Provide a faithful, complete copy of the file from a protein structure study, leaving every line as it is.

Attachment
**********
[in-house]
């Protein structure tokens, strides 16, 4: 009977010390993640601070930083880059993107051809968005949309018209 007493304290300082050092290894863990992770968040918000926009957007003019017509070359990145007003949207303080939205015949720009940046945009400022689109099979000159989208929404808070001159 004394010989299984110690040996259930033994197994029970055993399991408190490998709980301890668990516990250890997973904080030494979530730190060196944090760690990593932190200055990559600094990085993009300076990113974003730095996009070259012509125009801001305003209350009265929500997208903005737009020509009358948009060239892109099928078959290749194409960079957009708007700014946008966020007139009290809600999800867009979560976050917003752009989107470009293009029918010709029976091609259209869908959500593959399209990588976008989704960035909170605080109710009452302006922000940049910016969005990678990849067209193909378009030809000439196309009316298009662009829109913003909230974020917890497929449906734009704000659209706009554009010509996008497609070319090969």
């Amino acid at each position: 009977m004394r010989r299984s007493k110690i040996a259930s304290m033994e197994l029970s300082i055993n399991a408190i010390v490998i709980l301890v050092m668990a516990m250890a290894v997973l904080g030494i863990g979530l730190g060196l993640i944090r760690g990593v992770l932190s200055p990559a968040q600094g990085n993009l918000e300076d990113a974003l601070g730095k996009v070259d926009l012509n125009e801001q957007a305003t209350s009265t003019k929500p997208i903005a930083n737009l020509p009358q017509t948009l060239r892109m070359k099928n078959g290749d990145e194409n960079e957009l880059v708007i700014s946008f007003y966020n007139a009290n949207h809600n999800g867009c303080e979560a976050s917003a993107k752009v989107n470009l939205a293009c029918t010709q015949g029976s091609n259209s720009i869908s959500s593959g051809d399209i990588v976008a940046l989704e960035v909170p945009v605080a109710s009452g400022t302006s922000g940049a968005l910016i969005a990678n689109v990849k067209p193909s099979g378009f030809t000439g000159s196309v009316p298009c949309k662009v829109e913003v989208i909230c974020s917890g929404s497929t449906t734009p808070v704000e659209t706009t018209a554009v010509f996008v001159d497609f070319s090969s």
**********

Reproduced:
[in-house]
């Protein structure tokens, strides 16, 4: 009977010390993640601070930083880059993107051809968005949309018209 007493304290300082050092290894863990992770968040918000926009957007003019017509070359990145007003949207303080939205015949720009940046945009400022689109099979000159989208929404808070001159 004394010989299984110690040996259930033994197994029970055993399991408190490998709980301890668990516990250890997973904080030494979530730190060196944090760690990593932190200055990559600094990085993009300076990113974003730095996009070259012509125009801001305003209350009265929500997208903005737009020509009358948009060239892109099928078959290749194409960079957009708007700014946008966020007139009290809600999800867009979560976050917003752009989107470009293009029918010709029976091609259209869908959500593959399209990588976008989704960035909170605080109710009452302006922000940049910016969005990678990849067209193909378009030809000439196309009316298009662009829109913003909230974020917890497929449906734009704000659209706009554009010509996008497609070319090969």
């Amino acid at each position: 009977m004394r010989r299984s007493k110690i040996a259930s304290m033994e197994l029970s300082i055993n399991a408190i010390v490998i709980l301890v050092m668990a516990m250890a290894v997973l904080g030494i863990g979530l730190g060196l993640i944090r760690g990593v992770l932190s200055p990559a968040q600094g990085n993009l918000e300076d990113a974003l601070g730095k996009v070259d926009l012509n125009e801001q957007a305003t209350s009265t003019k929500p997208i903005a930083n737009l020509p009358q017509t948009l060239r892109m070359k099928n078959g290749d990145e194409n960079e957009l880059v708007i700014s946008f007003y966020n007139a009290n949207h809600n999800g867009c303080e979560a976050s917003a993107k752009v989107n470009l939205a293009c029918t010709q015949g029976s091609n259209s720009i869908s959500s593959g051809d399209i990588v976008a940046l989704e960035v909170p945009v605080a109710s009452g400022t302006s922000g940049a968005l910016i969005a990678n689109v990849k067209p193909s099979g378009f030809t000439g000159s196309v009316p298009c949309k662009v829109e913003v989208i909230c974020s917890g929404s497929t449906t734009p808070v704000e659209t706009t018209a554009v010509f996008v001159d497609f070319s090969s």